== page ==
How to drive a better deal when hiring a carThis means 11 million households on these tariffs will get cheaper deals. Yet that worries me. It risks giving people a false sense of security that they’re getting a good price – when nothing could be further from the truth.
In January, the regulator Ofgem, launched the first price cap on standard tariffs – after the Government had pushed it into doing so.
All the big six firms (EDF, British Gas, SSE, Eon, Npower and Scottish Power) follow it exactly, in other words the price cap price is their price – effectively we have regulated pricing.
The January cap was set at £1,137/yr, which lasted till 31 March, when it jumped hugely to the current £1,254/yr. The price is set to be reviewed now every six months. The next change is on 1 October, when it is predicted to be £1,171; less than now, but still 3% higher than the first cap.
The price cap isn’t really a price cap. While it’s called a price cap, it isn’t the max anyone will pay – it’s just what the cap would be for someone who uses a typical amount of gas and electricity. If you use more energy your
cap is higher; use less, your cap is lower.
The cap actually varies by region and effectively it’s the rate per unit which is capped, not the price.
Why it’s going to drop.
While Ofgem won’t publish the rate of the new cap until 7 August. It has published the formula which dictates it; which is based on the average wholesale prices over six months and that period is almost over.
Using that, analysts at Cornwall Insight have predicted it’ll get £83/yr cheaper for someone on typical use – so leaving a bit of wriggle room it’s pretty safe to say it’ll drop somewhere
between £75 and £90 when it is announced. A fair price isn’t a good one. While the price cap is set to be a ‘fair’ price that doesn’t make it a good one. If you haven’t switched in over a year, you’re likely on your supplier’s standard “price-capped” tariff and that roughly means that you are OVERPAYING by around £300/year.
While the current price cap is £1,254/yr and it will drop to roughly £1,171, for the same usage the cheapest deals are around £900/year. So the price cap is about as effective protection as a mosquito net would be from a crocodile.
Of course for those who never switch, it is a help. Yet the mere fact that you’re reading this shows you’ve got an interesting in doing better than that, and therefore you can…
Step 1: Find out how much you’re overpaying in just 5 minutes. It really isn’t difficult to find your cheapest energy deal. Yet it should be an annual task – it’s not a ‘do it once and it’s done’ job.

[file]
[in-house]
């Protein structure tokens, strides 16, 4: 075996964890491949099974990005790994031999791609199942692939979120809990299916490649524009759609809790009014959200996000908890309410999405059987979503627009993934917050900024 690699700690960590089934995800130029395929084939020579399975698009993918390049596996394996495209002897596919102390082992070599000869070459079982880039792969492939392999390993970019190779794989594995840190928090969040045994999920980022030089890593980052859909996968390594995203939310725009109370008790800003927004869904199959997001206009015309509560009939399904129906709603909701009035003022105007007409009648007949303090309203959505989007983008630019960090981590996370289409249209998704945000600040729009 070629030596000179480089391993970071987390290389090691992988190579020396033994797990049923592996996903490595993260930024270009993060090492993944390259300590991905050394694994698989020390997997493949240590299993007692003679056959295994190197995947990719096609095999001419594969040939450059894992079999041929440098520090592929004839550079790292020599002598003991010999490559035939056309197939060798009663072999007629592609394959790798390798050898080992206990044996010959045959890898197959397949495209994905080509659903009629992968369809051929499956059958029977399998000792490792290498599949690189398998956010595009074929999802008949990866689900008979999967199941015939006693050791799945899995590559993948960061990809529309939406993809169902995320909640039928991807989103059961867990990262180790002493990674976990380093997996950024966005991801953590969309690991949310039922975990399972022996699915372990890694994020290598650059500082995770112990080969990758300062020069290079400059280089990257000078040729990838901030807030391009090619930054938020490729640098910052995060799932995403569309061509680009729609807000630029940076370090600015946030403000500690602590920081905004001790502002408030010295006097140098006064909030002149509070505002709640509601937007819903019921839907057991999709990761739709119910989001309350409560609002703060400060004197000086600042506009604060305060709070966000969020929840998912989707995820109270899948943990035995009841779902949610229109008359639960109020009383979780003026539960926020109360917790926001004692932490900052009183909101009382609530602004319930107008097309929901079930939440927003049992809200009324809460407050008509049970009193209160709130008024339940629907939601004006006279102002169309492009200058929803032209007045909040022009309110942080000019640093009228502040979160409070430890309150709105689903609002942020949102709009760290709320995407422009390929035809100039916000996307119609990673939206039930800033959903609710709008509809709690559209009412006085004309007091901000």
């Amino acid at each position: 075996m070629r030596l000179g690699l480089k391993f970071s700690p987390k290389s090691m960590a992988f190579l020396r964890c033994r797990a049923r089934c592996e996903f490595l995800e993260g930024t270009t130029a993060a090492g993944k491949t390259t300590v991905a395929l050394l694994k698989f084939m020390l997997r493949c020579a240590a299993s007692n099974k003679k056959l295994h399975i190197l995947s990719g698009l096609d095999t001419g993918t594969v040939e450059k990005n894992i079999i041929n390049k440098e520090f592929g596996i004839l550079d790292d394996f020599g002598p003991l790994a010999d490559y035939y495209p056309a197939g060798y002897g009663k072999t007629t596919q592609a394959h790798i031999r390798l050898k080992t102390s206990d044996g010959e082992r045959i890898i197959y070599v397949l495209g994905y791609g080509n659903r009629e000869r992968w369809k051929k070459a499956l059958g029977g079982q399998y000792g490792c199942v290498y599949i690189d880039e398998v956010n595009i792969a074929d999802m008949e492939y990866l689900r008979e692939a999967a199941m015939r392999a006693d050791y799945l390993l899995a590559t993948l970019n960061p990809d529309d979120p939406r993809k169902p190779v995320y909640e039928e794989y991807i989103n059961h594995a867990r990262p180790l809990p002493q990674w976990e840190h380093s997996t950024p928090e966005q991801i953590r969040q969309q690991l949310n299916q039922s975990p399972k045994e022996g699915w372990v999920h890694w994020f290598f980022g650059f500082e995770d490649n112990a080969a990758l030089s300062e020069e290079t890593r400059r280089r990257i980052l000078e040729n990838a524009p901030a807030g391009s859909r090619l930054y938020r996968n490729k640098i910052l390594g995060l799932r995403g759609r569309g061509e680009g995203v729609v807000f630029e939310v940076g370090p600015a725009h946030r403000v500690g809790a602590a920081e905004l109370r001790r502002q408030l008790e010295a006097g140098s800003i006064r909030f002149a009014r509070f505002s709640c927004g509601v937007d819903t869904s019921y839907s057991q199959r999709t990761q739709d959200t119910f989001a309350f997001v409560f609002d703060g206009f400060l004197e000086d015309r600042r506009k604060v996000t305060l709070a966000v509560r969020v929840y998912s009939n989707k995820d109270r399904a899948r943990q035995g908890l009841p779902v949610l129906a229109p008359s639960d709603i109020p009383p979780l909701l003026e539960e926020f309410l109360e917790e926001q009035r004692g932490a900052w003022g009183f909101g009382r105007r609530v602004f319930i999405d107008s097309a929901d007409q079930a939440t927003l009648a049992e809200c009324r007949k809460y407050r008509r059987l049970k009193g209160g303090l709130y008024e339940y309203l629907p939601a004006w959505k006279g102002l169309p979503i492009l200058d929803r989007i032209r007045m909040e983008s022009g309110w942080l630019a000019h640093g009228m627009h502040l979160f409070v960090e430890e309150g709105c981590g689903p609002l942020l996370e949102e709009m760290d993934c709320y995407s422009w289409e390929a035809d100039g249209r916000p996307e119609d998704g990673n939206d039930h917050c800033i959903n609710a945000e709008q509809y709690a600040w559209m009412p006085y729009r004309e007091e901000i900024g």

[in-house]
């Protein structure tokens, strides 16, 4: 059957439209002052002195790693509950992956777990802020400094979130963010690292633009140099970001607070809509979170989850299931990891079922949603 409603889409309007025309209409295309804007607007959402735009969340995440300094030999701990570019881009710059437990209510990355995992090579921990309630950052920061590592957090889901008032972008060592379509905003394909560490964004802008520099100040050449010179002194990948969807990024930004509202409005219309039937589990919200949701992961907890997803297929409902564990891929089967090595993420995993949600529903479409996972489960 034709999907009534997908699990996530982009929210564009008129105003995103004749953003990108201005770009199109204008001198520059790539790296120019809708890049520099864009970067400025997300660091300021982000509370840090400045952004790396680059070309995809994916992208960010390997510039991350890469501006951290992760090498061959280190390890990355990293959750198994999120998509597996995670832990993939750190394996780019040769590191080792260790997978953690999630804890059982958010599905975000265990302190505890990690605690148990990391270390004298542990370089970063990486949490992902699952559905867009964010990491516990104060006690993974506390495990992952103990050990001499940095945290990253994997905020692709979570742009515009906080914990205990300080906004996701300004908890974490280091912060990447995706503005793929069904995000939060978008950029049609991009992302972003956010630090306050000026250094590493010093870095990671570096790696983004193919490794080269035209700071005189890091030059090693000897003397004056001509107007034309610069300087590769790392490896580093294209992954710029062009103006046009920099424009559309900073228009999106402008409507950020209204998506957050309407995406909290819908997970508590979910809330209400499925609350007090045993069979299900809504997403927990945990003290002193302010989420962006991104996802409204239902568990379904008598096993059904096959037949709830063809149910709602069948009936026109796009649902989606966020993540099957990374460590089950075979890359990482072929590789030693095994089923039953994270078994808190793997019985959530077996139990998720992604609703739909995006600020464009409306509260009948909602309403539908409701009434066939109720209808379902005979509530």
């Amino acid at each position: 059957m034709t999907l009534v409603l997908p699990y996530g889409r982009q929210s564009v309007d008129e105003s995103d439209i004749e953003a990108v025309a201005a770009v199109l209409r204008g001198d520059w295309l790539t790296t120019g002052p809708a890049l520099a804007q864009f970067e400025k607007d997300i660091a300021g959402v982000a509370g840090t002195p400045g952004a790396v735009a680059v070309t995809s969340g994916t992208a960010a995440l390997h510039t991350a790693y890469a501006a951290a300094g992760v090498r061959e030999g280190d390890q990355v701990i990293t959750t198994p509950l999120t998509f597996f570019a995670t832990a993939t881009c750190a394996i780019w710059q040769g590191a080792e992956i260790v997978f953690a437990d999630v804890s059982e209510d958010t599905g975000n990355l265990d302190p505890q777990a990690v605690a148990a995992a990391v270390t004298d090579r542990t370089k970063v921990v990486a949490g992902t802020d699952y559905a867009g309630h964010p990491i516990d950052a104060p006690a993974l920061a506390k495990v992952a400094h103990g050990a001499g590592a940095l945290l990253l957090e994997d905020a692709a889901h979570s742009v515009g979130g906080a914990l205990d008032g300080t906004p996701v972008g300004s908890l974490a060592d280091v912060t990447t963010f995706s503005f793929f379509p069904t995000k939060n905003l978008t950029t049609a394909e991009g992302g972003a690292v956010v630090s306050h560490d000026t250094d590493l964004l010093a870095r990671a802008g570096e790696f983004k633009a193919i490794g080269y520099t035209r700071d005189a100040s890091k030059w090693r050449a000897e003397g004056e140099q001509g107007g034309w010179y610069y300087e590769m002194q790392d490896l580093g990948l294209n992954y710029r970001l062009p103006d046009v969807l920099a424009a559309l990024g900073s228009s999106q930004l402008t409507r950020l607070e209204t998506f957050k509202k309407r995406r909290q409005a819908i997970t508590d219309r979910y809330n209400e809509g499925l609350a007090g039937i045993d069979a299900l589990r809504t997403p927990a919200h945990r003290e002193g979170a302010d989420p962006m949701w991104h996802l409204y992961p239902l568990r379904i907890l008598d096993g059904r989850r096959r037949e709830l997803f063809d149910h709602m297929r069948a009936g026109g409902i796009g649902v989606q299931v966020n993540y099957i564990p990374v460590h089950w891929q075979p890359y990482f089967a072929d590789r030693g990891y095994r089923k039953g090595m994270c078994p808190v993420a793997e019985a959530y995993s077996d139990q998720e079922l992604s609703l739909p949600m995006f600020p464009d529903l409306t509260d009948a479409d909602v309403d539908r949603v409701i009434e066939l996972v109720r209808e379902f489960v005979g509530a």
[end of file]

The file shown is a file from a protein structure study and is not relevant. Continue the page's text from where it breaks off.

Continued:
Just fill in your details in my www.cheapenergyclub.com which also gives you £25 (dual fuel if it can switch you) making it cheaper than going direct. Or use any www.ofgem.gov.uk approved comparison site.
It only takes minutes to find the cheapest. It’s best if you have your bills to hand to do this, but even if not, most comparison sites will estimate for you. The sin of inaction is great than
the sin of inaccuracy.
Yet there are a few things you should be aware of…
- Your savings will be slightly overestimated. If you’re on a standard tariff, price comparisons, have to base your savings on the published current price. So they can’t factor in the likely future price cap reduction – meaning your savings will likely be a little overestimated.
- Beware comparison sites hiding deals - comparison sites can only show you tariffs that pay them, which means you may not see all the deals (for the sake of transparency my Cheap
Energy Club defaults to all deals).
- Switching isn’t usually a big deal - It’s the same pipes, gas, meter, safety – you don’t lose supply – the only difference is price and customer service. Those who aren’t online can call up some comparison sites too (or ask friends to help).
Step 2. When it comes to energy, the very cheapest isn’t necessarily best. I know this sounds the complete opposite to what I’ve just been saying, but go with me. Your cheapest tariff depends on where you live, but generally the very cheapest providers are new firms with possibly little financial backing (hence 9 going bust within the last year).
So for ease and safety, scroll down the list (or use filters) to find names you know or providers with better customer service. The difference in price isn’t likely to be much at all, but there are so many small providers, so you may need to scroll down a couple of pages.
Plus there are now many 100% renewable electricity providers. While these used to be at a premium, now many good service firms offer these at near the cheapest prices. So if you want to go green keep an eye out.
Big names also let you LOCK IN for a year at super-cheap rates - but only if you ask. All of the big six energy providers currently have far cheaper deals than the £1,254/yr price capped current tariffs. Eg British Gas has a 1 year fix (new customers can ask for it) at just £990 - so same gas, electricity, safety and customer service but £260/yr cheaper (£180 once the cap drops).
So if you really don’t want to switch, then some comparison sites let you filter so you can see the cheapest tariffs from your existing company.
Martin Lewis is the Founder and Chair of MoneySavingExpert.com. To join the 13 million people who get his free Money Tips weekly email, go to www.moneysavingexpert.com/latesttip